Mobile augmented reality market to top US$700 million in five years

AR applications have begun showing up for iPhone, such as Presselite's Metro Paris Subway, which shows the locations of the nearest Paris subway stations as an overlay to the live video feed from your iPhone's camera

The mobile augmented reality market will reach US$732 million by 2014, fueled by paid application downloads, subscription services and advertising, according to a new report from Juniper Research.

In 2009, there was an explosion of interest in bringing augmented reality applications and browsers to mobile devices with GPS, cameras and compasses. Mobile AR can create a new level of mobile interactivity in gaming, travel, retail, social networking and education applications.

But that optimistic forecast is called into doubt by the report itself, which notes that only a handful of smartphones today have the needed features. More importantly, "there is much uncertainty as to how augmented reality content and services should be monetized, what business models operators, vendors and content providers should employ," according to the Juniper study "Mobile Augmented Reality: Forecasts, Applications & Opportunity Appraisal 2009-2014."

In other words, can anyone make money from it?

An extract of the Juniper study is available as a whitepaper (registration required).

Augmented reality generally refers to overlaying real-world objects or locations, shown in a camera viewfinder or display, with additional, related digital information about them, including text, images, animations and links. A view facing north on New York's Madison Avenue might show the name of a store with a special offer, the nearest ATM machines or subway entrances, or information and links to an historic building.

To do all that, handsets need a camera, GPS, tilt sensors (accelerometer) and a compass, along with a wireless broadband connection. The mobile AR software uses these elements to identify the user's location and bearing, and then finds any surrounding objects or locations that have been geotagged -- their positions marked and associated with one or more sets of server-based data. The AR software overlays this additional information onto the real object shown in the handset's display.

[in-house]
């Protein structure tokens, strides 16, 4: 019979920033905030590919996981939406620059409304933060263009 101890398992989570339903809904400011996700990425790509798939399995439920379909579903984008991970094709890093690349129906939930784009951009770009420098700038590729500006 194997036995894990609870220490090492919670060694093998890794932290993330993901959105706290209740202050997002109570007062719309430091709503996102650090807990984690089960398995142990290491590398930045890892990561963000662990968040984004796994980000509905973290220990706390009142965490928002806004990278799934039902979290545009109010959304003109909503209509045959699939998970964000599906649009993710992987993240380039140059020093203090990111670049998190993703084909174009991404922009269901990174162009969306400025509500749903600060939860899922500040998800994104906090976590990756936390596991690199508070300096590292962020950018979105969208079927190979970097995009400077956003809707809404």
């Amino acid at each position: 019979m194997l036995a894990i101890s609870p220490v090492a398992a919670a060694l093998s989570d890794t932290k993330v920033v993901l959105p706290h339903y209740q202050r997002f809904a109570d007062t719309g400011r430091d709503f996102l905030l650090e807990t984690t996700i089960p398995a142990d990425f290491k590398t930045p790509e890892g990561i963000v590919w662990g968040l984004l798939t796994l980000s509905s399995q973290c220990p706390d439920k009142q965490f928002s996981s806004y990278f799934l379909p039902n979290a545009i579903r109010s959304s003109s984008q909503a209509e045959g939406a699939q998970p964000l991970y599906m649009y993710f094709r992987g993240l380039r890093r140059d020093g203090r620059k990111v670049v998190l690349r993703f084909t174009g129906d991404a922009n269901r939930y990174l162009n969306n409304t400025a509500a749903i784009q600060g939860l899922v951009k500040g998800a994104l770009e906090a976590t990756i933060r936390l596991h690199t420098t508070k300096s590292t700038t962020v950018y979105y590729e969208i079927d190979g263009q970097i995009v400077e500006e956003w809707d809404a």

AR applications have begun showing up for iPhone, such as Presselite's Metro Paris Subway, which shows the locations of the nearest Paris subway stations as an overlay to the live video feed from your iPhone's camera. Android-based phones with the necessary AR features will spur still more interest in and adoption of mobile AR by users, according to the report.

The Juniper authors predict three likely ways vendors will "monetize" mobile AR: point of sale revenues, where the user pays per download; various subscription-based schemes -- paying for something after the initial download of the AR application; and money paid by advertisers.

Juniper estimates that, despite the surge in interest, 2010 mobile AR revenues will amount to no more than $2 million. But the researchers say revenues will rise dramatically after that, as more AR applications are deployed, especially for mobile games with AR features. Enterprise AR applications will become another revenue stream starting in 2012. AR-based advertising will ramp up as brands and retailers exploit "location relevance" for products and promotions.

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